Paizo Launches Own Open Game License After Dungeons & Dragons Dispute


Paizo, publisher of the Pathfinder role-playing game, has announced a new Open Game License and threatened legal action against Wizards Of The Coast.

This happened after the Dungeons & Dragons publisher tried to change its existing Open Game License (OGL), which was created in 2000. A publicly available copyright document allows any developers of tabletop role-playing games to modify, copy and distribute content intended for Dungeon. and dragon games.

However, last week it became known that Wizards Of The Coast intend to change the original version of OGL, which allegedly will make the previous version “unauthorized” and introduce rules according to which anyone who earns money using a product created on the basis of OGL will have to report income. to Wizards Of The Coast.

The decision to try to monetize this long-standing agreement caused a negative reaction from fans. In response, Wizards Of The Coast completely removed the document from their website.

Now Paizo, the publisher of the OGL-based Pathfinder tabletop role-playing game, has announced that it is ready to sue the publisher of Dungeons & Dragons.

“Paizo does not believe that OGL 1.0a can ever be ‘deauthorized’,” Paizo said in a statement (via Polygon). “While we are prepared to challenge this point in court if necessary, we do not want to do so, and we know that many of our fellow publishers are not in a position to do so.”

“We have absolutely no interest in the new OGL Wizards,” he continued. “Instead, we have a plan that we believe will irrevocably and indisputably preserve the spirit of the Open Game License,” Paizo announces the creation of its own OGL, which is called the Open RPG Creative License (OPC).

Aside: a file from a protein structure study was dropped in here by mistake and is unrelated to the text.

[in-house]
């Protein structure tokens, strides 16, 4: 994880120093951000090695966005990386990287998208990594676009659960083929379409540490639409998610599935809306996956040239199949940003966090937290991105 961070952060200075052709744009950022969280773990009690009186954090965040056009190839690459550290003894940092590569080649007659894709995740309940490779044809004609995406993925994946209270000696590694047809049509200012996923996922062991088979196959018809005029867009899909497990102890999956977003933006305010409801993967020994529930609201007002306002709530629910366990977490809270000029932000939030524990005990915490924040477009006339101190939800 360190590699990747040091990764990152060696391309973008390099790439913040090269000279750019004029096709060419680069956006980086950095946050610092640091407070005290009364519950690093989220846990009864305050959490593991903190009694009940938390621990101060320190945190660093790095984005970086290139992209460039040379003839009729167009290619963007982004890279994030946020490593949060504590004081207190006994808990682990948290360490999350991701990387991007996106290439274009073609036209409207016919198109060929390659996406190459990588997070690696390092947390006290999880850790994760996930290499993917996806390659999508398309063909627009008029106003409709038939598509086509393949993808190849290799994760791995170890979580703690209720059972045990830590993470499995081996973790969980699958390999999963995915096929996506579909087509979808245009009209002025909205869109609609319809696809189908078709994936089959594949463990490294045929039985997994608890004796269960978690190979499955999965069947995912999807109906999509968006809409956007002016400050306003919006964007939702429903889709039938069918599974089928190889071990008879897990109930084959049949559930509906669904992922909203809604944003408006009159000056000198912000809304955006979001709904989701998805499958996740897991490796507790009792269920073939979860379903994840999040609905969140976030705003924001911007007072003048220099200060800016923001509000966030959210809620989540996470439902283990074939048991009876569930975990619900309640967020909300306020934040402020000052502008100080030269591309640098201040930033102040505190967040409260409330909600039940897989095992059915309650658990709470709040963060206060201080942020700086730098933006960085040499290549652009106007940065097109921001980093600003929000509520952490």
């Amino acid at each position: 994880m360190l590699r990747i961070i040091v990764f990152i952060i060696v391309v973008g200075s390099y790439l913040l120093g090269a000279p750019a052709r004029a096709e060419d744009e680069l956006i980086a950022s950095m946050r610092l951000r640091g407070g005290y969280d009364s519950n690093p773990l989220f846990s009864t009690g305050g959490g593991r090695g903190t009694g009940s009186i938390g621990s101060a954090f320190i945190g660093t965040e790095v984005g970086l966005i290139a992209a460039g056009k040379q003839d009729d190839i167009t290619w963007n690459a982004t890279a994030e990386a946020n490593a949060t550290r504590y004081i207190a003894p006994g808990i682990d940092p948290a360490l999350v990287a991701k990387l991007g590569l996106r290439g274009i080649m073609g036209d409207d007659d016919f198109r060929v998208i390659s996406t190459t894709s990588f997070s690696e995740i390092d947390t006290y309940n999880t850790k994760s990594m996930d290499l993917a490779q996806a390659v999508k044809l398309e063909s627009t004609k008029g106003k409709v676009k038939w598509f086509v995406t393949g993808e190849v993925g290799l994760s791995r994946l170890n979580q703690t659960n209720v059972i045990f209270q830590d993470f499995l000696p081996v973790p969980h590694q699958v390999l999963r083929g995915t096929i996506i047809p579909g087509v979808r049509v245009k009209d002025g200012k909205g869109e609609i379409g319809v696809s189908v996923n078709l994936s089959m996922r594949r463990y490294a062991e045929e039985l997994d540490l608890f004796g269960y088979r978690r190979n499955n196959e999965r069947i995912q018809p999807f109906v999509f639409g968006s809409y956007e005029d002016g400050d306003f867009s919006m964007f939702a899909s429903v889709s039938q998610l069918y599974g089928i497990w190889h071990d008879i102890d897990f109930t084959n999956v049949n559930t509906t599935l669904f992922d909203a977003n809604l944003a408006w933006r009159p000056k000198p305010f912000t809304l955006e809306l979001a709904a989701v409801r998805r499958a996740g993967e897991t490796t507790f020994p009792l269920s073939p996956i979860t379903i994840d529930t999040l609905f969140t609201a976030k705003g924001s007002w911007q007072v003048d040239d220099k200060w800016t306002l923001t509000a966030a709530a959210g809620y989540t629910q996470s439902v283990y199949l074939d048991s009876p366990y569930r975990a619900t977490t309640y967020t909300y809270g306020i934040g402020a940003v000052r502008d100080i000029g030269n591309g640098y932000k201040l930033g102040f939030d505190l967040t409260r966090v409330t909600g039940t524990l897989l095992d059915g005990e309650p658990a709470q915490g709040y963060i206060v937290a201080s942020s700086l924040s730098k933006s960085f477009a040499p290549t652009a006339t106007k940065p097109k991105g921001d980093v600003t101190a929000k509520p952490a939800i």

OPC is currently being developed by Azora Law. According to Paizo, Azora co-founder Brian Lewis “was the Wizards attorney who developed the legal framework for OGL itself.”


Paizo pays for legal work, but will not own ORC. Azora Law is designed to provide “governance” until a non-profit organization with a history of working with open source licenses is found.

“We invite game publishers from all over the world to join us in supporting this system-independent license, which allows all games to provide their own unique reference documents with open rules that open their individual game systems to the whole world,” Paizo continued.

According to Paizo, companies such as Kobold Press, Green Ronin, Legendary Games, Roll for Combat, Rogue Genius Games and Chaosium support this initiative, and more and more publishers are turning to it. Wizards Of The Coast has not yet commented on the situation.

Earlier this year, it was announced that Wizards Of The Coast were going to cancel five unannounced games, but one studio working on the project with them denied that their project was affected, despite reports saying the opposite.

In other news, it should be noted that the Hogwarts Legacy Steam release will include the controversial anti-piracy software Denuvo.


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